By Mary Beringer, Grant Coordinator
In 2020, the Coronavirus pandemic put an enormous financial stress on people around the world. Hospitals were full, grocery store shelves were empty, and the lines at The Foodbank, Inc’s distributions were long. In 2023, most people would say things are “back to normal” (you can buy toilet paper again, at least). However, if you know anyone in the community health field, they might tell you a different story. Hospitals are still full. And foodbanks are still experiencing longer lines than usual, and they just seem to be getting longer.
The United States Department of Agriculture’s Economic Research Service puts out a report every year on Household Food Security in the United States. The Dayton Food Equity Coalition defines food insecurity as “the disruption of food intake or eating patterns because of a lack of money”. The USDA’s report is an in-depth study of the number of households in America that do not have the money to eat sufficient, nutritious meals.
This data is released on a one year delay, which means that the 2022 report just came out in October. According to the USDA, in 2022, 87.2% of American households were food secure, while 12.8% (or 17 million households) were food insecure to some degree, with 5.1% experiencing what is called “very low food security”, which is the most dire. 98% of people categorized as having very low food security “reported having worried that their food would run out before they got money to buy more”.
In 2020, national food insecurity measured at 10.5% (13.8 million households), and in 2021 it was 10.2% (13.5 million households). Yes, there were more food insecure people in America in 2022 than in 2020. Statistics for very low food security have also been on the rise since 2021, and children were more likely to be food insecure in 2022 than during the first year of the pandemic.
Food insecurity in America has not yet risen to the same level as it was in the wake of the 2008 financial crisis, but it is clear that something is having a significant impact on the way people think about and relate to food.
The USDA report does not dive into the differing factors that cause food insecurity in various households. Though this kind of data would be helpful, it would require a comprehensive, nationwide study and would likely require a great deal of resources and labor. What The Foodbank, Inc. can say from our experiences and talking to people in line, is that there are dozens of reasons why someone might suddenly find themselves in need of food assistance. They might have lost their job, or the primary source of income in the household may have passed away or moved out. There could have been an unexpected expense, such as medical bills or car trouble. They might suddenly find themselves taking care of their loved ones and needing more resources than usual. The American “middle class”, as most people imagine it, is gradually disappearing, as more and more people are one or two life changes away from food insecurity.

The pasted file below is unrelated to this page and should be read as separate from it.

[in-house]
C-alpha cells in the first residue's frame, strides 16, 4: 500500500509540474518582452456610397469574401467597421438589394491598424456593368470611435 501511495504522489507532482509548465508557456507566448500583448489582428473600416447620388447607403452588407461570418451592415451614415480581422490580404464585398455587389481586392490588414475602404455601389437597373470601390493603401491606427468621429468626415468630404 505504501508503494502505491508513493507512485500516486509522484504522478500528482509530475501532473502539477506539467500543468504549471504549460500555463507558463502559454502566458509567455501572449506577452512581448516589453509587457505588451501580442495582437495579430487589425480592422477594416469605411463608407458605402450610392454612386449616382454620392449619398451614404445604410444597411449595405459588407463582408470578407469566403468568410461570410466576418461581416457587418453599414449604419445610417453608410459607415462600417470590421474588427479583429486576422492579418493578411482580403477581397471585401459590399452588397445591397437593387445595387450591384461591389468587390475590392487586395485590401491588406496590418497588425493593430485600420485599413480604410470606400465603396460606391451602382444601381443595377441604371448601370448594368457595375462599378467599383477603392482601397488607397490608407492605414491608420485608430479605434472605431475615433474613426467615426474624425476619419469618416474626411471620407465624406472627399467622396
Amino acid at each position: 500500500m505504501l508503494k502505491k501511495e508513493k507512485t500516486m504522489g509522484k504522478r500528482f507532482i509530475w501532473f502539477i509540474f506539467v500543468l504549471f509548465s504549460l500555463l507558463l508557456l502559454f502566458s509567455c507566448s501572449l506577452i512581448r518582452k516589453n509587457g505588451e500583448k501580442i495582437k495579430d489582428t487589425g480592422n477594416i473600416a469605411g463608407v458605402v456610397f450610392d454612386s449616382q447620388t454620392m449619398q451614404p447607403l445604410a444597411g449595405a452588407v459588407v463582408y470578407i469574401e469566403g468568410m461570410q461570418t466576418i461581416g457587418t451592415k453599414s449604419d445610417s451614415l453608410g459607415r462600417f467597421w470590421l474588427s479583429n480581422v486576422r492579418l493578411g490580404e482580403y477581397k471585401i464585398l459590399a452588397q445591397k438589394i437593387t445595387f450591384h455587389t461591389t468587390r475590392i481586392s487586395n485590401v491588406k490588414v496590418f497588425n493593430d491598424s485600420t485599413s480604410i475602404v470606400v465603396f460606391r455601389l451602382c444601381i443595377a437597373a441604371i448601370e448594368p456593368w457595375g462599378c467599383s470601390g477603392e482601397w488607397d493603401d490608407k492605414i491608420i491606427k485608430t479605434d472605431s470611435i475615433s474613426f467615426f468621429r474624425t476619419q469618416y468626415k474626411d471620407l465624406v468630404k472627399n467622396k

This fact is echoed by the USDA’s research, which shows that food insecurity in U.S. households is “recurrent, but not constant”. About a quarter of the people identified as having had very low food security in the last year only fell into that category for a month or two, and about a third of that same group were “chronically” food insecure, experiencing that condition every month or almost every month. However, on average, out of all food insecure households, most people experienced food insecurity seven months out of the year, sometimes on and off.
More research is necessary to fully understand the causes and impacts of hunger on families in America and all over the world. For example, unhoused people were excluded from the USDA’s study, and this data is already more than a year old. However, America should take this as the wake-up call that it is. With November being the month of elections, consider involving yourself in local and national politics. You might want to talk to your legislators about the Farm Bill, which can greatly impact hunger relief across America. And always remember that, regardless of the level of need, The Foodbank will always be ready and willing to help.